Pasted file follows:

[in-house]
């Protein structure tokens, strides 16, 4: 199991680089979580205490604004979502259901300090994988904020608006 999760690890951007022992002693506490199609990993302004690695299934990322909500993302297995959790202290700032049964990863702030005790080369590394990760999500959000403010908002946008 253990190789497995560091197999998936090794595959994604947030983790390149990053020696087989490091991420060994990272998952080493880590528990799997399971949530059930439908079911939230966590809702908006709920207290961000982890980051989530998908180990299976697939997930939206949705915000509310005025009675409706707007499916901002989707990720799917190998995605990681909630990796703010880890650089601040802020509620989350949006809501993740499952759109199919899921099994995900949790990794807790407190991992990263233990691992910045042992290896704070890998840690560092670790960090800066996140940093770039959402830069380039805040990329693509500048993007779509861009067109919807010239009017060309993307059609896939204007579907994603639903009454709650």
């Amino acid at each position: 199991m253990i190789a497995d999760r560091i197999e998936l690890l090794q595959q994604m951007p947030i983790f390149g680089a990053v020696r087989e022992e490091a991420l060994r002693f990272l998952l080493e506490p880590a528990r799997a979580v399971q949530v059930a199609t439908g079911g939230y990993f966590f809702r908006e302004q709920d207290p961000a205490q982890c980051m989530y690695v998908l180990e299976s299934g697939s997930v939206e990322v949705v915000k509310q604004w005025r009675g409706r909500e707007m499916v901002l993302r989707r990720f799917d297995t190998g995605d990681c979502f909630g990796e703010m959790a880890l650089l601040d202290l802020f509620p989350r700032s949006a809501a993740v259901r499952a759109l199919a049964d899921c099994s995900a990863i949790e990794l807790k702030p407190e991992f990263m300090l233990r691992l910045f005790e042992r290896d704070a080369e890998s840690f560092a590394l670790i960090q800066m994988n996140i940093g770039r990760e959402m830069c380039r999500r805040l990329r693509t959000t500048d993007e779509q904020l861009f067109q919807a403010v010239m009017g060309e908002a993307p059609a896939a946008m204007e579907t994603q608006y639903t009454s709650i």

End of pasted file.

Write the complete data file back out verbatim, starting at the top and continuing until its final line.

[in-house]
């Protein structure tokens, strides 16, 4: 199991680089979580205490604004979502259901300090994988904020608006 999760690890951007022992002693506490199609990993302004690695299934990322909500993302297995959790202290700032049964990863702030005790080369590394990760999500959000403010908002946008 253990190789497995560091197999998936090794595959994604947030983790390149990053020696087989490091991420060994990272998952080493880590528990799997399971949530059930439908079911939230966590809702908006709920207290961000982890980051989530998908180990299976697939997930939206949705915000509310005025009675409706707007499916901002989707990720799917190998995605990681909630990796703010880890650089601040802020509620989350949006809501993740499952759109199919899921099994995900949790990794807790407190991992990263233990691992910045042992290896704070890998840690560092670790960090800066996140940093770039959402830069380039805040990329693509500048993007779509861009067109919807010239009017060309993307059609896939204007579907994603639903009454709650």
């Amino acid at each position: 199991m253990i190789a497995d999760r560091i197999e998936l690890l090794q595959q994604m951007p947030i983790f390149g680089a990053v020696r087989e022992e490091a991420l060994r002693f990272l998952l080493e506490p880590a528990r799997a979580v399971q949530v059930a199609t439908g079911g939230y990993f966590f809702r908006e302004q709920d207290p961000a205490q982890c980051m989530y690695v998908l180990e299976s299934g697939s997930v939206e990322v949705v915000k509310q604004w005025r009675g409706r909500e707007m499916v901002l993302r989707r990720f799917d297995t190998g995605d990681c979502f909630g990796e703010m959790a880890l650089l601040d202290l802020f509620p989350r700032s949006a809501a993740v259901r499952a759109l199919a049964d899921c099994s995900a990863i949790e990794l807790k702030p407190e991992f990263m300090l233990r691992l910045f005790e042992r290896d704070a080369e890998s840690f560092a590394l670790i960090q800066m994988n996140i940093g770039r990760e959402m830069c380039r999500r805040l990329r693509t959000t500048d993007e779509q904020l861009f067109q919807a403010v010239m009017g060309e908002a993307p059609a896939a946008m204007e579907t994603q608006y639903t009454s709650i």